TAB, It’s Not Just a Soda from the 70’s.

I’m doing it.  I’m finally doing it.  Next year, my classroom is going TAB.  Well, at least for my older grades. Fingers crossed. 

One of the biggest dilemmas I have as an art educator is coming up with a balance between process and product.  For the past few years, I have taught children techniques and skills and we complete art projects.  At the end of the year we pick out their best work, and this work gets displayed at the art show.  Though each work is unique, you can tell what lessons were taught.  I’m feeling an overwhelming desire to change it up and go to the next step: TAB.

Teaching artistic behavior, or TAB, is a choice-based art education approach.  The basic philosophy is that students will have more pride and ownership over work they chose to create. This makes sense to me.  I would hate to take a class that only involves drawing a certain way, or using limited art mediums.  I’ve dabbled in TAB a bit, but haven’t been able to fully commit.  I’m hoping that by writing this down, I’m taking that last step to make the final leap.

This is what I’ve done so far:

  • Joined a few groups on Facebook that focuses on TAB.
  • Bought the book, Engaging Learners Through Artmaking, by Katherine Douglas and Diane Jaquith. It has gone back and forth from school to home to school. Haven’t read it.
  • Joined a Pinterest group about TAB.
  • Looked at a few articles on Art of Ed about choice-based learning.

In my classroom, I’ve done a few TAB things.  The main thing is a “passion” project or “free” choice project.  I get a little nervous doing these things too much simply because of the art show.  The art show is a big deal.  Some schools don’t have a lot of turn-out for these shows, but in my camp, this may be the only exposure to art some of us get, so a lot of camp residents come.  I need to make sure the work is quality, complete, and varied, to ensure a successful show. I don’t feel a lot of freedom on this except for when the show is over. Then I can let the kids loose.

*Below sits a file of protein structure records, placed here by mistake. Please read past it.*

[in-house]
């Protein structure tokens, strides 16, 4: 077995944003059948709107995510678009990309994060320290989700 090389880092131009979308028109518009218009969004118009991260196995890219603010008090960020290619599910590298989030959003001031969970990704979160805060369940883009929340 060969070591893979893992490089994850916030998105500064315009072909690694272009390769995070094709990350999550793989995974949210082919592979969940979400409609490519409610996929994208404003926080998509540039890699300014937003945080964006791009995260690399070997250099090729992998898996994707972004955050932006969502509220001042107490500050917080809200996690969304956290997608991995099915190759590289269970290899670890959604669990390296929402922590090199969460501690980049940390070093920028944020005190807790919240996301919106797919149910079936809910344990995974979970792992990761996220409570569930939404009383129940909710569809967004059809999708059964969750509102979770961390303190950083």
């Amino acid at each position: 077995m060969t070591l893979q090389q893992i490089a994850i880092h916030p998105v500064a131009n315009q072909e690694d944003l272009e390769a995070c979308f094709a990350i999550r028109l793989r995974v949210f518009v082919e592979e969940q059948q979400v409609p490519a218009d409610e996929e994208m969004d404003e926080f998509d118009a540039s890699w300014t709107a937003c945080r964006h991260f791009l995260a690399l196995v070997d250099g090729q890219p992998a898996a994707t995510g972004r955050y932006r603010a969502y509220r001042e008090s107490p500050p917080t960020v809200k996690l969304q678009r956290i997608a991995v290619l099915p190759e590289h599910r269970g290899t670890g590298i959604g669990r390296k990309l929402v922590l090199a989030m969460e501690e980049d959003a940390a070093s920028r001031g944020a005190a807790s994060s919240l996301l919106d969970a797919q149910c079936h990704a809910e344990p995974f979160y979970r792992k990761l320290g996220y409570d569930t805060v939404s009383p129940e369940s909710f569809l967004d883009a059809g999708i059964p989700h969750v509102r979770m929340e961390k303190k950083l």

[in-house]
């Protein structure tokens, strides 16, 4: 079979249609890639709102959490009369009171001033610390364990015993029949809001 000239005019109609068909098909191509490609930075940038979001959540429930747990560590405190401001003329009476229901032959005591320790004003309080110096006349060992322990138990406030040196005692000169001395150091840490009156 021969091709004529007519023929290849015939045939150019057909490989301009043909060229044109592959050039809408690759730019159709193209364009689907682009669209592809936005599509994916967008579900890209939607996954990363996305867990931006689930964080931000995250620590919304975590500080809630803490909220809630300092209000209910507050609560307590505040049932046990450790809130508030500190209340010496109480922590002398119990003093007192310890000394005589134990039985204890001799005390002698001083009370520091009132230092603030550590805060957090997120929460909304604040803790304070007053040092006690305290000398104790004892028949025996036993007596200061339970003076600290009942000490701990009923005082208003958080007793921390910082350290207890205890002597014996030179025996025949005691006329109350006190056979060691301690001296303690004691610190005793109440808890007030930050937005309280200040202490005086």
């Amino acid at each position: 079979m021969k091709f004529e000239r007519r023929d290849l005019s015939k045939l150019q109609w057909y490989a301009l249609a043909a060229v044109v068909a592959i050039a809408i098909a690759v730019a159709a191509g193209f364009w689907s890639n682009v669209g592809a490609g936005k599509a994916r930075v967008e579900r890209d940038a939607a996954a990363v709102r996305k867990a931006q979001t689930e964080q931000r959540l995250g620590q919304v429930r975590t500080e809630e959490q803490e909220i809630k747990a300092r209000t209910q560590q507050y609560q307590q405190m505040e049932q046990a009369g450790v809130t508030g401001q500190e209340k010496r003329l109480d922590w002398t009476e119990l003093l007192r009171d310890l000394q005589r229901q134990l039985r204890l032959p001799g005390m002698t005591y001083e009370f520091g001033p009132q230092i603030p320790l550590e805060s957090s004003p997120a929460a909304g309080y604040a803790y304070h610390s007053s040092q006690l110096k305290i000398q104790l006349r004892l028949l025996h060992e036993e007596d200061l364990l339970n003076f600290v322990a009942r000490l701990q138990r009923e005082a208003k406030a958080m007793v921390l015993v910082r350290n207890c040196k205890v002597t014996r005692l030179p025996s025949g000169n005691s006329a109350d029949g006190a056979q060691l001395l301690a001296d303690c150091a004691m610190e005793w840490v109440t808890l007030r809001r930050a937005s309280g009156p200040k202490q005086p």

This year was no different. Once the show was over, I gave my third grade students a questionnaire asking questions, and asking them to support their answers with reasons:

  1. What was your favorite project?
  2. Least favorite project?
  3. Favorite medium?
  4. Least favorite medium?
  5. If you could learn anything in more depth, what would it be?
  6. What would you want to see up on your wall at the end of your learning?

I was overall happy with the responses.  Most students have strong opinions on their least favorite medium and what they want to focus on.  The tricky thing is how they go about learning more.  On their own. Some of these students don’t like this idea. Heck, some adults don’t like this idea.  Hand it to me!  Tell me what to do!  Sorry……

This reflection also gave me a starting point.  I started downloading worksheets and references like crazy.  I made some folders for independent study and put them with my “How to Draw” books.  This gives me a starting point to work from for next year.

I then took a risk.  I showed them my own learning process for a sketchbook drawing I wanted to do. I told them I wanted to learn how to draw skulls better.  When I showed them my process I tried to stress that we practice first (thumbnail sketches), take notes, and try to change things.  I told them that you could practice realistic drawing, cartoon drawing, change course, whatever, as long as you were practicing.  The only thing you couldn’t do is change your topic.  For example, go from Star Wars characters for a few classes then cars.